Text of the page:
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Shmini Midrash Top
Shmini Midrash Bottom
At a glance, this Parsha spells trouble! That's because it starts off with that worrisome word "Vayehi." Now, literally, "vayehi" is harmless. It means "and it came to pass." Simple enough! But when "Vayehi" comes at the beginning of a Perek (chapter) it translates to doom and gloom! Usually, "Vayehi" is paired off with "bimay" as in "and it happened in the days." But don't let that double dose trick you - "Vayehi" is trouble enough when it appears alone! "Vayehi" is a contraction of the words "vay" and "haya" (a bad event happened). In Parshat Shmini, the zing zooms in on Aharon's two sons, Nadav and Avihu. They get caught up in the dedication celebrations, and in a drunk stupor, light the Mizbayach with their own fire. Well, those two zealous Kohanim get fired.... literally! Hashem sends a swoop of Heavenly fire and burns them inside out.

Here are some more examples of tough times on the "Vayehi" front:

1.  "Vayehi Bimay Amrafel" - "And it came to pass in the days of Amrafel" (Bereishit 14:1). Even if you don't know Amrafel, you can be sure that there's trouble a-brewing! In this Perek, it's the four kings vs. the five in a major canaanite war that puts Lot right in the center of the battle. During the course of this war, Lot is captured. Tragic, huh? Well, anyone who knows Lot knows that he might be worth a "Va" but not a "vayehi bimay!" The real tragedy lurks around the bend as Lot is used as bait to draw Avrohom into the conflict. The true intention is to kill Avrohom. Now that would be a tragedy! Little do these gentile kings realize that Avrohom is the light of the world. It goes to show us readers the greatness of Avrohom - a true "vayehi-worthy" tzadik!

2.   "Vayehi bimay Achaz Ben Yosam..."...- "And it came to pass in the days of Achaz, son of Yosam, ..., King of Yehuda, that Retzin, king of Aram, and Pekach, son of Rimalyahu, king of Israel, went up to Yerushalayim, to wage war against it..." (Yishayahu 7:1). Well, so much for the obvious! True, waging war on Yerushalayim is tragic, but Chazal (our sages) attribute the "Vayehi bimay" to a sign of the times: Achaz was one wicked idol-worshipping king! He was bent on driving the Shechinah away from the Jewish people. Achaz locked up all the Yeshivas, houses of learning and Batei Midrash. Learning Torah was forbidden. He especially made sure that the children remained ignorant. That way the next generation of Torah leaders wouldn't know Adam from Adam.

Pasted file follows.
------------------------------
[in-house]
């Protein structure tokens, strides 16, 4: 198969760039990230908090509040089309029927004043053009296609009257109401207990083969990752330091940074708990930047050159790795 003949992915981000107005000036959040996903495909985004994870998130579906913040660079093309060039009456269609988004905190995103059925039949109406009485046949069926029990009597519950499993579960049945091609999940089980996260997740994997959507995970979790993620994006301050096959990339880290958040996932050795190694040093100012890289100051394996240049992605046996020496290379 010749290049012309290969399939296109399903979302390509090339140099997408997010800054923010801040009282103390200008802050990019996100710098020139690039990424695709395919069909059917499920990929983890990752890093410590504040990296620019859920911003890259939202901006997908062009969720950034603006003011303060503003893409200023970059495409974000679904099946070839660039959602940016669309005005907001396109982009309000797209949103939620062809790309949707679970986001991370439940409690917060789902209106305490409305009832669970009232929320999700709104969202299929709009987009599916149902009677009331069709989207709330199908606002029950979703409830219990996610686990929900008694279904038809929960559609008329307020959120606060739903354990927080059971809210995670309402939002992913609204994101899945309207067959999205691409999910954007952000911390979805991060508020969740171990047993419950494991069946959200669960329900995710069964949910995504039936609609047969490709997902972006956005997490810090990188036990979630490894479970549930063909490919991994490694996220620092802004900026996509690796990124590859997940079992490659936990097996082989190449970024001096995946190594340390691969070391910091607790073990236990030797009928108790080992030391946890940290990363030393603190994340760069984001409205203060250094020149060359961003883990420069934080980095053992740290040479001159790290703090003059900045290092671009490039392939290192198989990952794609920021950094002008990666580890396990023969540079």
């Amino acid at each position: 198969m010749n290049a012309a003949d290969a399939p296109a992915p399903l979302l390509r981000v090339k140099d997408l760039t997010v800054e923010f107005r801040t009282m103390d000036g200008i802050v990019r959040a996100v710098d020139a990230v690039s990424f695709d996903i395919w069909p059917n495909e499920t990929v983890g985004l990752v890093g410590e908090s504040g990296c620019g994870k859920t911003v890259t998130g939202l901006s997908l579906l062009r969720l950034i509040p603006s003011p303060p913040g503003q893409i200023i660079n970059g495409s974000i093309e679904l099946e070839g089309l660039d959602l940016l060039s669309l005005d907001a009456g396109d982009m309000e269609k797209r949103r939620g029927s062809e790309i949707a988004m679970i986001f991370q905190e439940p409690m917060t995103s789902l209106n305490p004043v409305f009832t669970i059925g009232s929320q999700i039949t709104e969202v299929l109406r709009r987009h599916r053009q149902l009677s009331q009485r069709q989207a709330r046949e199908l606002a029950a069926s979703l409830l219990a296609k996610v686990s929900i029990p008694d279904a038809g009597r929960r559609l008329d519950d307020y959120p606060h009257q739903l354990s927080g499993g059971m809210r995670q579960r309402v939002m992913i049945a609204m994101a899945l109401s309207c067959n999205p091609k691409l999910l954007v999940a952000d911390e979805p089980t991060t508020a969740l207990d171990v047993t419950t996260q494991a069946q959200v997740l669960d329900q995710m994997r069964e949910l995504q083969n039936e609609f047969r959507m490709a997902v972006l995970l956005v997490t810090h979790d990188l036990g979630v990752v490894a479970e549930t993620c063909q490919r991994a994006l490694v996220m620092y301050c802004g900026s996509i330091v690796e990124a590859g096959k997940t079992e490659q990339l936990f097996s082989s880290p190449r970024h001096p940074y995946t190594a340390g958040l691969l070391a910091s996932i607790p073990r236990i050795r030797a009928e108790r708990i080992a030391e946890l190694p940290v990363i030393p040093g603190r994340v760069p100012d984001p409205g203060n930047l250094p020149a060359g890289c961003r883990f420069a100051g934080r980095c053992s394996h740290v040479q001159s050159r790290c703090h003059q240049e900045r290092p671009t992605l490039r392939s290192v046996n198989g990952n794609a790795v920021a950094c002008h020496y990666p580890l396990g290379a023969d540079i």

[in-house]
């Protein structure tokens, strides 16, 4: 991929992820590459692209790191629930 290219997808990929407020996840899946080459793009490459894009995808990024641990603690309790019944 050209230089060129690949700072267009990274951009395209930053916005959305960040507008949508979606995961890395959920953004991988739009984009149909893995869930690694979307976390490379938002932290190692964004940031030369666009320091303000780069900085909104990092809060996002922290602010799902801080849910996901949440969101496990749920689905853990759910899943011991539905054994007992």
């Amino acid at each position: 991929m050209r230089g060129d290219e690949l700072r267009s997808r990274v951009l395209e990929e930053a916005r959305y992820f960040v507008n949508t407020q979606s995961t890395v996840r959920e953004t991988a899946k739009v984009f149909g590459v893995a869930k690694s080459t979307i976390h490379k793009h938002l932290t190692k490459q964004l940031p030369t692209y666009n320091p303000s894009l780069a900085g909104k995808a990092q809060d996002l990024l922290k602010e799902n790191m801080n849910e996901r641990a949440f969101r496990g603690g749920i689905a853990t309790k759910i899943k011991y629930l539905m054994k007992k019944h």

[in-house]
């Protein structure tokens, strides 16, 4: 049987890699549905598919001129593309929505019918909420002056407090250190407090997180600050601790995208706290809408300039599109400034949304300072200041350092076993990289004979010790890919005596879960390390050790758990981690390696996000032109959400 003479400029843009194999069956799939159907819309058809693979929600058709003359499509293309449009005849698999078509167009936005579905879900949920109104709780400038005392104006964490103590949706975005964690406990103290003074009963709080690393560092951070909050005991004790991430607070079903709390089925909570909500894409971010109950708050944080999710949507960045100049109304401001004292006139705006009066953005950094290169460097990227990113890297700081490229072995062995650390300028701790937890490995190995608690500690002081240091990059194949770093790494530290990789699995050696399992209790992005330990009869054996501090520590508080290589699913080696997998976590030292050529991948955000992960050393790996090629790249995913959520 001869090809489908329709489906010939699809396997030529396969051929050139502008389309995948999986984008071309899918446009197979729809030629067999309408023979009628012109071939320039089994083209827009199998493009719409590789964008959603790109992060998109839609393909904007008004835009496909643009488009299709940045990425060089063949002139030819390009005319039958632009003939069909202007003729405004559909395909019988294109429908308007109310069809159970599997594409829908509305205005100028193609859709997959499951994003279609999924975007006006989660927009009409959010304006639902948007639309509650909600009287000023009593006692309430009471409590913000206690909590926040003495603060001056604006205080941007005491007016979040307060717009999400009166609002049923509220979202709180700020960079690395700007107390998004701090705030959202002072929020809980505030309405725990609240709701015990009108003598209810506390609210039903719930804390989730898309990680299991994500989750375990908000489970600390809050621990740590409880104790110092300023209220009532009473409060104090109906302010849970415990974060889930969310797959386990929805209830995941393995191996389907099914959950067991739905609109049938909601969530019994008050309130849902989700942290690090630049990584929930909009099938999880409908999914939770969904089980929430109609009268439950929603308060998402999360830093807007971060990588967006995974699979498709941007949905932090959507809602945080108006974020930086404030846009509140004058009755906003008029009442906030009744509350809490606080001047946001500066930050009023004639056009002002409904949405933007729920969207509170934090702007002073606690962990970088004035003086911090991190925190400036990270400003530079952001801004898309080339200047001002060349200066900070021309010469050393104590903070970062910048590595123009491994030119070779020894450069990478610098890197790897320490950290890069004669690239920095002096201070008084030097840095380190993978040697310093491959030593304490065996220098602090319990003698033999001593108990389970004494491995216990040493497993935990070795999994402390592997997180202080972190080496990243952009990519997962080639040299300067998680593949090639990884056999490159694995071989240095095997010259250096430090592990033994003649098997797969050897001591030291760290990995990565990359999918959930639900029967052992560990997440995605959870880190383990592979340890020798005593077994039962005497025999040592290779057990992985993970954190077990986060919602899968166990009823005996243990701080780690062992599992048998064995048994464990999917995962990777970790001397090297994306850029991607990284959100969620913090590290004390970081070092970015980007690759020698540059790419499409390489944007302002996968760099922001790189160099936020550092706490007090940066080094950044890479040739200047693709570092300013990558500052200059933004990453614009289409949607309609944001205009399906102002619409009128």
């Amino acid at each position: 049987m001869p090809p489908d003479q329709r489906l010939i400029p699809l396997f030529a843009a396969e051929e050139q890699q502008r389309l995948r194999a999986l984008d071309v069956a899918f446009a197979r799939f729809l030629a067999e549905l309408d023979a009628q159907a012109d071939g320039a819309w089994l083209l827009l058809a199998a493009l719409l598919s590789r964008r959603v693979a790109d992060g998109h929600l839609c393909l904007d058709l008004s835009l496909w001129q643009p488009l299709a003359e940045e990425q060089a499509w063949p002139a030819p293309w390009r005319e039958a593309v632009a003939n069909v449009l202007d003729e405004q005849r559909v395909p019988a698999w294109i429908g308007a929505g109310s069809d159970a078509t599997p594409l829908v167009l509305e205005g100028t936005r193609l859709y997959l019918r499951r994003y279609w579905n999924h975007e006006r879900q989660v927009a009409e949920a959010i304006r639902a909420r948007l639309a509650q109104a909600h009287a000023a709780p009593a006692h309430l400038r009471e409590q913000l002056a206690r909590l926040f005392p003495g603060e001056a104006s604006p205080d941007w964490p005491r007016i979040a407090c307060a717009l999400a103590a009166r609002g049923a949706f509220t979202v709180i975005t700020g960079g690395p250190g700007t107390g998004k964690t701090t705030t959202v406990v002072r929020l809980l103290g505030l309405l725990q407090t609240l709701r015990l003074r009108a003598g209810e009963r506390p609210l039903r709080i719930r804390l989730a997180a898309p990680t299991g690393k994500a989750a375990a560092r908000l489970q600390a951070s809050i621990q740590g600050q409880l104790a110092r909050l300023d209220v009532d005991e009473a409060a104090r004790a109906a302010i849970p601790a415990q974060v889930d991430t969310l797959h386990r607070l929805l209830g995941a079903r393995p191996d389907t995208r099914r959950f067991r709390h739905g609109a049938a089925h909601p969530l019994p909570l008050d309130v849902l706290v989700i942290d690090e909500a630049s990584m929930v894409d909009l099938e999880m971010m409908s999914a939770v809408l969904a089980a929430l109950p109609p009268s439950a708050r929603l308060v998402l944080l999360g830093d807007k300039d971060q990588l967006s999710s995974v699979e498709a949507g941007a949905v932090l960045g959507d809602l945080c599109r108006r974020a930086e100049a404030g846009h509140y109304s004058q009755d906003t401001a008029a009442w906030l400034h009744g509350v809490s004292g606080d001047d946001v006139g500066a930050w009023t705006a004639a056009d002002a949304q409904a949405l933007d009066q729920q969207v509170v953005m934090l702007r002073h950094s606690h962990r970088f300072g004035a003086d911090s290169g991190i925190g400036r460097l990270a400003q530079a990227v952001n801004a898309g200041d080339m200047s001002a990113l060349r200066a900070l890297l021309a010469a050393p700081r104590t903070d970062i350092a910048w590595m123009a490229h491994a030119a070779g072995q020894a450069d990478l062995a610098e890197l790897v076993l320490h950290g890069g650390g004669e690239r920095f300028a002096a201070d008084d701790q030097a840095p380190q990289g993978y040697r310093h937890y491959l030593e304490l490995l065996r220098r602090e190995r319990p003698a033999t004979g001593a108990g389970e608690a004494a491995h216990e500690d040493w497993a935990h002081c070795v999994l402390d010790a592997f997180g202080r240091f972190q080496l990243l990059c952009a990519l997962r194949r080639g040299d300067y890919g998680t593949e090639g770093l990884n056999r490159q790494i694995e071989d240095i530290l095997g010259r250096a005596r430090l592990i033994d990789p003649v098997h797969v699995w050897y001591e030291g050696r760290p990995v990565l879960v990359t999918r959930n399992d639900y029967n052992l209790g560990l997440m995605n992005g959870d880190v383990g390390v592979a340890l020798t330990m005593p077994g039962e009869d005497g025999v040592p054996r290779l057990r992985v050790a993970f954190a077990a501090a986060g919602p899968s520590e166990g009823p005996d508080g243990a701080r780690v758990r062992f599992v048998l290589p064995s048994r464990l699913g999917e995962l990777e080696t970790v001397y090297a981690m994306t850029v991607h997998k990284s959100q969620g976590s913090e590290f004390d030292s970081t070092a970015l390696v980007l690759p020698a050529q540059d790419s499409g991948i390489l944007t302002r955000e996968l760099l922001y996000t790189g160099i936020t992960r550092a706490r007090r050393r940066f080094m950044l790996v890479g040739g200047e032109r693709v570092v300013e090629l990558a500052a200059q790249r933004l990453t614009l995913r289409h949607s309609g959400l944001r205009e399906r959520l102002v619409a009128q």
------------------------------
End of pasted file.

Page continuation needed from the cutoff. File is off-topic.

Baruch Hashem, his plan failed and Torah triumphed. Still, the unbroken chain of tradition was weakened and much Torah was lost in the process... a terrible tragedy!

3.  Then there's the most famous "Vayehi Bimay": "Vayehi Bimay Achashverosh" - "And it came to pass in the days of Achashverosh." Surely you recognize the opening line to Megillat Esther! Haman plotted to destroy the Jewish people on the 14th of Adar. And he almost succeeded! Unfortunately for him, Hashem planted Esther in the palace and Haman's plan went kaploowie!

Now, the "Vayehi (Bimay)" connection is a good general rule for tracking tragedy. But be warned that some sages say that it doesn't have a 100% track record. Rabbi Yishmael, however, is a firm believer in the "volatile Vayehi." And so, when some sages challenged him to explaim the tragic score of "Vayomer Hashem Yehi Ohr, Vayehi ohr" ("and Hashem said let there be light, and there was light"). Where's the tragedy in the light of creation?, they wondered.

Well, Rav Yishmael was well prepared. He explained that the light of "vayehi ohr" never made it to the sixth day of creation. This light was deemed to be too wonderful for this world. One day into creation, Hashem has already determined that mankind is not going to be worthy of greatness! (How do you like that? Doomed before the first man even makes an appearance!). So Hashem took away this heavenly light and replaced it with a dimmer bulb. The original light is reserved for Tzadikim to enjoy in Olam Habah (the next world).

Okay, that clears up "Vayehi ohr." But why does each day of creation wind up with a "vayehi" (as in "vayehi erev, vayehi boker yom revii; and it was night and it was day, a fourth day")?

Rav Yishmael explained that these "vayehis" teach us that this world was not created in a state of perfection. For example, grains grow from the ground, but you've got to grind and bake them before you can eat them.

When Hashem zapped Nadav and Avihu, the heavenly fire burnt them from the inside, sparing their bodies and the clothing of the Kehuna that they wore. Like clockwork, the dedication continued on. Perhaps this hints at the true meaning of "vayehi." In every case of calamity, there is always a hint that hope looms on the horizon: Avrohom defeated the kings and rescued Lot; Achaz could not extinguish the light of Torah; As hard as he tried; Haman's plot was foiled; Hashem will once again reveal His wonderous light in the future when Moshiach comes; and finally, although this world is not perfect, Hashem has revealed the secret to achieving perfection - Torah, the light of all creation!



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